David Cramer tells us how to catch and fix critical errors that can affect your bottom line. We also discuss the key differences between exceptions and bugs, and how to handle errors gracefully.
"A good example of a bug is maybe this page was supposed to be blue instead of red."
"An exception would be taking a one and dividing by zero, so the program would crash at that point."
"Users see bugs and those bugs may not result in an actual error, whereas an exception is a hard error."
"The main reason logs are bad is because I as a developer am never going to look at them."
"There’s a ton of data and you don’t really know what’s important. Is that error affecting the most people?"
"You throw that input into a test, you put the expected output (the error), and you just go fix the code."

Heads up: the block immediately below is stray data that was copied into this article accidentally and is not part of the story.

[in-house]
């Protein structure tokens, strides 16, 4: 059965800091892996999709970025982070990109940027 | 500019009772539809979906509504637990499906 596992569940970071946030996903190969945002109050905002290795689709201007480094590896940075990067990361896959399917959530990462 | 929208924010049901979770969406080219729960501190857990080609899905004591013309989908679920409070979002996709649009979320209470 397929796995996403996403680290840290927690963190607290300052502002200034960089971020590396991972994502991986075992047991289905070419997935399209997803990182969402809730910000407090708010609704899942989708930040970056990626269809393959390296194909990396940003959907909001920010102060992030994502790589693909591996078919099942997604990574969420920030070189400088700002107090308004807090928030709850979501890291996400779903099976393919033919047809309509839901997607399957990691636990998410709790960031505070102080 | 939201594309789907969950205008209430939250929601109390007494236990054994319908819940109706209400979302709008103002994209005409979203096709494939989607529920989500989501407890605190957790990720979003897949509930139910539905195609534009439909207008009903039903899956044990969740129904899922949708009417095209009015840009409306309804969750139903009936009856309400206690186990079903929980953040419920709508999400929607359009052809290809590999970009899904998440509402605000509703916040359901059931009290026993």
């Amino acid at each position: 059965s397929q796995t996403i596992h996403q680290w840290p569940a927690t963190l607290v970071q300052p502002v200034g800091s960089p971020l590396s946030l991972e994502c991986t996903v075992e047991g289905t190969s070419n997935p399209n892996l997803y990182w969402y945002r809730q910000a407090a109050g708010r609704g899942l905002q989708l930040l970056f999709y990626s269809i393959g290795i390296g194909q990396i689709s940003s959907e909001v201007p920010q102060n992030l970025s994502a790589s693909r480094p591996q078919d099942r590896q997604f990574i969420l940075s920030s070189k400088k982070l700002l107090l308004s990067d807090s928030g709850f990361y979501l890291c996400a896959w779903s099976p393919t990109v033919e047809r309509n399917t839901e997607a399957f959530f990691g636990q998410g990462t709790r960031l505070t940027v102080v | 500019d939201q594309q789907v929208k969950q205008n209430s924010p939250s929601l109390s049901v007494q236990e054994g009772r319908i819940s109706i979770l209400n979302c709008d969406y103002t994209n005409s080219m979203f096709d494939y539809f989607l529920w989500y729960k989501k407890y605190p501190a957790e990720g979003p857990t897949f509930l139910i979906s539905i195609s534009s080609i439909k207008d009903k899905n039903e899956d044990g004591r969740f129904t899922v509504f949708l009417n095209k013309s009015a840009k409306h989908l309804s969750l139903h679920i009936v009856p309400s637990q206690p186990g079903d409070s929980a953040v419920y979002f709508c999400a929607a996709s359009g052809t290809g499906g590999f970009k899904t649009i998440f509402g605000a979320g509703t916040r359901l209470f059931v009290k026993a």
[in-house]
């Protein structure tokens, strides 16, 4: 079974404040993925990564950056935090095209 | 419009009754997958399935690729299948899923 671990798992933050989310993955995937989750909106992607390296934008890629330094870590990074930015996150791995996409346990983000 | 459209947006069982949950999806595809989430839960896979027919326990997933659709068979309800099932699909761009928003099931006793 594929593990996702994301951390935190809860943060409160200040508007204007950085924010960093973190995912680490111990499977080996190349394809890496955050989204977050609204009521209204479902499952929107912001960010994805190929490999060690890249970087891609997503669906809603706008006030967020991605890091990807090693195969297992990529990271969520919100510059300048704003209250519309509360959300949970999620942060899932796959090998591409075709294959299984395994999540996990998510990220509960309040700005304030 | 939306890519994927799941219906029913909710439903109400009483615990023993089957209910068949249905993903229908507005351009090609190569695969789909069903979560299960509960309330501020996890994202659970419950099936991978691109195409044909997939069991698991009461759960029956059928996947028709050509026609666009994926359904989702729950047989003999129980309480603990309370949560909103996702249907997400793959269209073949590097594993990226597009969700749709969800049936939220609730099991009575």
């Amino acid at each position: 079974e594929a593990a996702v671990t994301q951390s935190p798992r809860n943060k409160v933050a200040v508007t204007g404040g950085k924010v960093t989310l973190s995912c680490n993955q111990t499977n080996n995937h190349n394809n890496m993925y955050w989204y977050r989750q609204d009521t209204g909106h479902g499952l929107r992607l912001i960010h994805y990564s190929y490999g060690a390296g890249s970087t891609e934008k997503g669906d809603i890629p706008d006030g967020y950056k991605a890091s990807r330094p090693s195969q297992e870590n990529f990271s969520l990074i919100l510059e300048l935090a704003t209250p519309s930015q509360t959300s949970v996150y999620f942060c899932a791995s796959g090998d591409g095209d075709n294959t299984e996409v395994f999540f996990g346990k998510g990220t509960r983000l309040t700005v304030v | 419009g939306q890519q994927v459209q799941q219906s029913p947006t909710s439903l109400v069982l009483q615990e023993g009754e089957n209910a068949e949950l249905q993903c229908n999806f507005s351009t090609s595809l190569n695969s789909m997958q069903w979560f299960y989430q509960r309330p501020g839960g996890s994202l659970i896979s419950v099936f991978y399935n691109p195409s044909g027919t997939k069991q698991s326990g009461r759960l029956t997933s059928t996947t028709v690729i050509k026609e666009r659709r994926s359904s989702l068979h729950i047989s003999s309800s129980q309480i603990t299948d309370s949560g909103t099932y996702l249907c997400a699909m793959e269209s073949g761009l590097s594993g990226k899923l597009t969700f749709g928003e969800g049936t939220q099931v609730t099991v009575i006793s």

"How does it affect the bottom line? Either it’s a monetary value or it’s overall customer happiness."
"More often the errors you’re seeing are machine to machine, so the customer would never even report those."
"Some software seems less buggy because they’ve been allowed to spend a lot of time focusing on tests."
"Sentry affords you the ability to take a little bit of risk because I’ll know about problems right away."
"Try not to joke about things. Have a page to apologize and be clear that there was an error that happened."
"If the error’s not in Sentry we probably don’t know about it."